The point of this post is to commemorate the fact that 35 years ago, the Dead played two days worth of completely legendary shows at Bill Graham's East Coast baby, the long defunct Fillmore East. It was located on 2nd Avenue and 6th street next to Moishe's Kosher Bakery; a cheesy bar called "Ike" is there now, in addition to the Emigrant Savings Bank. But if you look up, you can still clearly see the brickwork that used to comprise the theatre. 2-13/70 and 2-14/70 have since passed into lore for Deadheads, being a pair of amazing shows featuring career-defining performances of what many 'Heads consider to be their most sought after tunes, "Dark Star," "That's It For the Other One," and their cover of Bobby 'Blue' Bland's "Turn on Your Lovelight." It's a transcendent experience, captured in a very nice Soundboard version on the mail order only "Dick's Pick's Volume 4"- the Dick's Picks series comprising crystal clear recordings of killer shows-named for recently deceased Dead archivist Dick Lavatla (It's sort of like porn in that I think they're up to Volume 31 now or something). You don't get the effect of the legendary "Joshua Light Show" that accompanied most shows within the Fillmore's three year (I think) existence, but whadya gonna do.

At any rate, the Valentines Day shows of 1970 deserve to be remembered, and serve as a fantastic jumping off point for anybody interested in anything remotely Dead related. You don't even need to be stoned to enjoy it.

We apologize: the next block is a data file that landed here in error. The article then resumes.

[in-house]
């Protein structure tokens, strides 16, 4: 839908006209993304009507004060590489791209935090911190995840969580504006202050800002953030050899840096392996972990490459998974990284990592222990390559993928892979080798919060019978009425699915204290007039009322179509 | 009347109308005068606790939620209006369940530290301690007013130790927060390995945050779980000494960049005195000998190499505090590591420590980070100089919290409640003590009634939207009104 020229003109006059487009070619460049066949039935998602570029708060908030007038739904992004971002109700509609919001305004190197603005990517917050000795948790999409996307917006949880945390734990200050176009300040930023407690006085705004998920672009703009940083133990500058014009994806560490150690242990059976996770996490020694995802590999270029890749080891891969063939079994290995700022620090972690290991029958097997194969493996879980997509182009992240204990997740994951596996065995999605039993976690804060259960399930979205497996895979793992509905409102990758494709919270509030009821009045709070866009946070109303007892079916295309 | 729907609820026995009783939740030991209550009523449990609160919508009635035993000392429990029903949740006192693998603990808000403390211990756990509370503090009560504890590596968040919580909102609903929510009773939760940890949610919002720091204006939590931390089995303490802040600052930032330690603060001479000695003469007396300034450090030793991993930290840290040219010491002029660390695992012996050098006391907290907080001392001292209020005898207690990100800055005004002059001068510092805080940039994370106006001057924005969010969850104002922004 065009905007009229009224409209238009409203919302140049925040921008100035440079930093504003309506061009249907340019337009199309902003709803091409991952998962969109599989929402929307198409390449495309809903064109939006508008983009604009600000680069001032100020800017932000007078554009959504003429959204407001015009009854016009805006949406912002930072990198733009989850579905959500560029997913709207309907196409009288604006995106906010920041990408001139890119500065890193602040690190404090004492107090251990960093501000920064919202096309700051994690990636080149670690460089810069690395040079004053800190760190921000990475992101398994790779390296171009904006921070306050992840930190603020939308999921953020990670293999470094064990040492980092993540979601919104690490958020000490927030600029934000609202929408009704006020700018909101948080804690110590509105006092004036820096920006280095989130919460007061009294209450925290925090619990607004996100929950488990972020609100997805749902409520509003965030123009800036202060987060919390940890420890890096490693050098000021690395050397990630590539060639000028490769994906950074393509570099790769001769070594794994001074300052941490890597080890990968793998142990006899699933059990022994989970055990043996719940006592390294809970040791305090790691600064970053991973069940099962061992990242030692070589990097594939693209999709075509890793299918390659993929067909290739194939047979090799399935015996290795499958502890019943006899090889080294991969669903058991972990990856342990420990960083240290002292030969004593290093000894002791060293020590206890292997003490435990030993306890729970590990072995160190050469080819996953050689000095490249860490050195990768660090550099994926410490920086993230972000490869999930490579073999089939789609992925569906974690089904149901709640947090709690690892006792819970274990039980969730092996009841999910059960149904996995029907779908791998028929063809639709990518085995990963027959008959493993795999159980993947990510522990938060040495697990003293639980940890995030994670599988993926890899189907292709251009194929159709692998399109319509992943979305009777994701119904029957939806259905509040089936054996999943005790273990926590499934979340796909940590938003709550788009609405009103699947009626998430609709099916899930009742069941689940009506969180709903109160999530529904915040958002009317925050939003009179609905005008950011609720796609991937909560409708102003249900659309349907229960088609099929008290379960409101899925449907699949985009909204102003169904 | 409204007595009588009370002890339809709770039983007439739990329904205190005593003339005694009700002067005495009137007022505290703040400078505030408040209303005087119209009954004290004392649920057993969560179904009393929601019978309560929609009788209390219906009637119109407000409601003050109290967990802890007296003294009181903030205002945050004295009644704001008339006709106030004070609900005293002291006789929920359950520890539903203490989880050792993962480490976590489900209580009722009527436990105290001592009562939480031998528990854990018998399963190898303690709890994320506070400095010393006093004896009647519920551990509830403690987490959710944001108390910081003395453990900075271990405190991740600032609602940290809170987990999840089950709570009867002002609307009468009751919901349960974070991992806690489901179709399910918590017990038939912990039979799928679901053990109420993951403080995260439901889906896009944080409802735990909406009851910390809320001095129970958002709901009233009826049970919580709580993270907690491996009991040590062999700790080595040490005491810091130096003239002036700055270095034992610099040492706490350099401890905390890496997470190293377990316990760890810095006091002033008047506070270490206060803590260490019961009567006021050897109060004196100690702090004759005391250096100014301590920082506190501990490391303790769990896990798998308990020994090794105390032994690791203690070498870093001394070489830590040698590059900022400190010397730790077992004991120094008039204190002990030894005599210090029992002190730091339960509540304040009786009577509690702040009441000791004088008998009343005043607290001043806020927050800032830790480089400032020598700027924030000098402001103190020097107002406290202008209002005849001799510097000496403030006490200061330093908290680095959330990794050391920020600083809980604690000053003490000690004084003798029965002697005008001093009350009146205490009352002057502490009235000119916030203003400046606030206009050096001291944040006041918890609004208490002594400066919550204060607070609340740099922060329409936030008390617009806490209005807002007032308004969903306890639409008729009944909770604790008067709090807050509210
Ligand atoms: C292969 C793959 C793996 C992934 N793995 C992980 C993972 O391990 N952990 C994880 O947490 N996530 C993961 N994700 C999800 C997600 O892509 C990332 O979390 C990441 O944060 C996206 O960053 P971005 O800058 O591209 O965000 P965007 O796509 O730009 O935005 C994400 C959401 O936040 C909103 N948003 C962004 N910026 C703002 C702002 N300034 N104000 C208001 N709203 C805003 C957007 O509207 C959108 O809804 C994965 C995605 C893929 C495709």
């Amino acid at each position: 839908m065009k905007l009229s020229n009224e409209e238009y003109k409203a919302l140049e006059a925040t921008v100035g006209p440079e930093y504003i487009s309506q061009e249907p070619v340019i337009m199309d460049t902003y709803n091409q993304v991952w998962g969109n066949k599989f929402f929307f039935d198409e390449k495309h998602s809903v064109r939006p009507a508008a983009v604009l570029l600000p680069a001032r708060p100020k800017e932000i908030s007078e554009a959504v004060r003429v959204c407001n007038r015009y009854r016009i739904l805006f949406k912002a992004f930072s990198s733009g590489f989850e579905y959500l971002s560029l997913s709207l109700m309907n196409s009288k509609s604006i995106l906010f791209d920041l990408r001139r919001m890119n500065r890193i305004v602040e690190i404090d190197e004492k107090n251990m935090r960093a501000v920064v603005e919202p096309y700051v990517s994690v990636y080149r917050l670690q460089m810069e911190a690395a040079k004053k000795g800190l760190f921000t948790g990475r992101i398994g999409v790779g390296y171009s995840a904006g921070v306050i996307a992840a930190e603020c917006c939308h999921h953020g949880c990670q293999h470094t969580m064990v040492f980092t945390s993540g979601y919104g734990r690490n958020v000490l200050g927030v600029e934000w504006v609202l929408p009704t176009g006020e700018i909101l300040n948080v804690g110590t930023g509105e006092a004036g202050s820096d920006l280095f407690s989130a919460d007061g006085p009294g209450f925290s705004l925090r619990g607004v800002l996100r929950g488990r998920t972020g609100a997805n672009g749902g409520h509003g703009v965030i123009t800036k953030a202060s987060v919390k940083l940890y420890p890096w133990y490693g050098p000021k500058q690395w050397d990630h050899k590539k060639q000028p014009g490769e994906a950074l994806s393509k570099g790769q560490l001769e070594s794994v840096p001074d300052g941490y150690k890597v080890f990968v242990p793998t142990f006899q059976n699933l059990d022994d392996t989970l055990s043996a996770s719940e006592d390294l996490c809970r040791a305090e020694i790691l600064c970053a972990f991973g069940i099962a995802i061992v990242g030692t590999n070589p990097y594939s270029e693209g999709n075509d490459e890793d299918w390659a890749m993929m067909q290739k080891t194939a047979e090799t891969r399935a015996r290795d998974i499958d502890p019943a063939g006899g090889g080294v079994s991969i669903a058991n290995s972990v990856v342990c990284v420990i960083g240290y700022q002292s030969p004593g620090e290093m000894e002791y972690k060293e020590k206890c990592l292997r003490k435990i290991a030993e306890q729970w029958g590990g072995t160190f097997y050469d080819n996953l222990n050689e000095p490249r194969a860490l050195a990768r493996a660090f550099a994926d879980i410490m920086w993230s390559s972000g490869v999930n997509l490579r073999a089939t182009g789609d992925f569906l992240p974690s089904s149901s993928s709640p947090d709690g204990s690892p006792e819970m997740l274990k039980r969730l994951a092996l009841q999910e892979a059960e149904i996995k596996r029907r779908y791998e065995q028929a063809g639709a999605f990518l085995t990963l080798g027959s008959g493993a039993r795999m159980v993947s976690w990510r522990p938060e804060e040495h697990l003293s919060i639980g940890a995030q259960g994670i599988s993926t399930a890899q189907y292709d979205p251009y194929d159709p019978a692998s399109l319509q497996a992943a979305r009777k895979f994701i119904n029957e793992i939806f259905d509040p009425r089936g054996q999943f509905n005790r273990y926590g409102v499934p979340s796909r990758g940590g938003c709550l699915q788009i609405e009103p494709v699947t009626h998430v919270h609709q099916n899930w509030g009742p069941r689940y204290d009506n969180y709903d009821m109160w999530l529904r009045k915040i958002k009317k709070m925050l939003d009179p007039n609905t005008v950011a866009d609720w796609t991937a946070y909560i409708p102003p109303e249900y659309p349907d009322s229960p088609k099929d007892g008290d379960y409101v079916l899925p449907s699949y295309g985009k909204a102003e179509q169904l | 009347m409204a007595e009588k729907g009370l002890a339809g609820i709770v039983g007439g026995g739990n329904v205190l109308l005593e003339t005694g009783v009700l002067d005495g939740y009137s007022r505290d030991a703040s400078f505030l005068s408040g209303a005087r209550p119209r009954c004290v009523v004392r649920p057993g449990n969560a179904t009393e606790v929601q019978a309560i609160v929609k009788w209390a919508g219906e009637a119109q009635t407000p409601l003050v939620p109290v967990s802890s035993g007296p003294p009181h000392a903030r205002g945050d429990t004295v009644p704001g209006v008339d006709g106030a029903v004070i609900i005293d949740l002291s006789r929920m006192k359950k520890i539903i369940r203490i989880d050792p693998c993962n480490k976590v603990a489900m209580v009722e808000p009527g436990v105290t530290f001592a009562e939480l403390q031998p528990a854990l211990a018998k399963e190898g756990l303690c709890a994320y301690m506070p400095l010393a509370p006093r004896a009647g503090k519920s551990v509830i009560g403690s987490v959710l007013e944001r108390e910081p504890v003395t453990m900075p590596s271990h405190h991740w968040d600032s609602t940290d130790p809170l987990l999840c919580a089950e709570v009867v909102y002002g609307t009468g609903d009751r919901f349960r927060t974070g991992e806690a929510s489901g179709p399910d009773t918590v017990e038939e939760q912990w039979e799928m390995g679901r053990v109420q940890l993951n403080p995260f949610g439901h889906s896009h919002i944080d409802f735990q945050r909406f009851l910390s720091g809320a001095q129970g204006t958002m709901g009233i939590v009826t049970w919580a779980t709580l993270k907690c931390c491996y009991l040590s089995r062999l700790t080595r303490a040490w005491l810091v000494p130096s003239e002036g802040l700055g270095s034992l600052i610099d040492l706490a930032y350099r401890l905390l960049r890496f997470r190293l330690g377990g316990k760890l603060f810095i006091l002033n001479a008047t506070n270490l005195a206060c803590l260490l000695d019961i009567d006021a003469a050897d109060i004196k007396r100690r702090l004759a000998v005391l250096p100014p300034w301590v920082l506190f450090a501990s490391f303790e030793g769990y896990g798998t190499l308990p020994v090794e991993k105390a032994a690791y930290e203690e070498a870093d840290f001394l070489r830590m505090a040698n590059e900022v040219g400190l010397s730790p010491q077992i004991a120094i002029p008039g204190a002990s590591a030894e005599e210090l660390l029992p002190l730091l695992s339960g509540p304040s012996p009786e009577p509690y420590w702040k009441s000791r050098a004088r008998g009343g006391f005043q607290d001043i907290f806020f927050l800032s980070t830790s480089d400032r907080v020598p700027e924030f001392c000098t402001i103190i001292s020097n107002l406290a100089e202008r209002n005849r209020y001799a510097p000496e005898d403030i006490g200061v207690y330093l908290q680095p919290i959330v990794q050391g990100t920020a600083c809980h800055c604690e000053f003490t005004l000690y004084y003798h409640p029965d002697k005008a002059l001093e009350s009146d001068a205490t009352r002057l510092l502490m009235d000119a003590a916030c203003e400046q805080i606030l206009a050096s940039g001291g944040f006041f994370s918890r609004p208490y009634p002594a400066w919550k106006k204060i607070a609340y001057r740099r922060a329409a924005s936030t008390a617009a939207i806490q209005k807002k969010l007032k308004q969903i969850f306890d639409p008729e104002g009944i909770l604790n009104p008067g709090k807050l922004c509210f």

Friday, February 11, 2005

Where were you when they we're gettin' high? (e.g. fell off the face of the Earth?)

Oasis tickets for their 6/22/05 show at Madison Square Garden go onsale to the public tomorrow morning. Was Irving Plaza booked that night? Maybe the lame-o Aussies in Jet can help fill some of those seats, but this is just a little silly. I saw the Brothers Gallagher play to a half full venue of Black Crowes fans at the Oakdale in Wallingford, CT a few years back, and their live show kinda loses something fierce when its not accompanied by 100,000 lager louts singing along. And this is coming from someone who thought that both Be Here Now and Standing on the Shoulder of Giants were both decent (never bought Heaten Chemistry).

Thursday, February 10, 2005


Happy 42nd Birthday Lenny "Nails" Dykstra! Easily the most entertaining centerfielder ever to wear a Mets uni, and probably the best (until this season anyway....:-).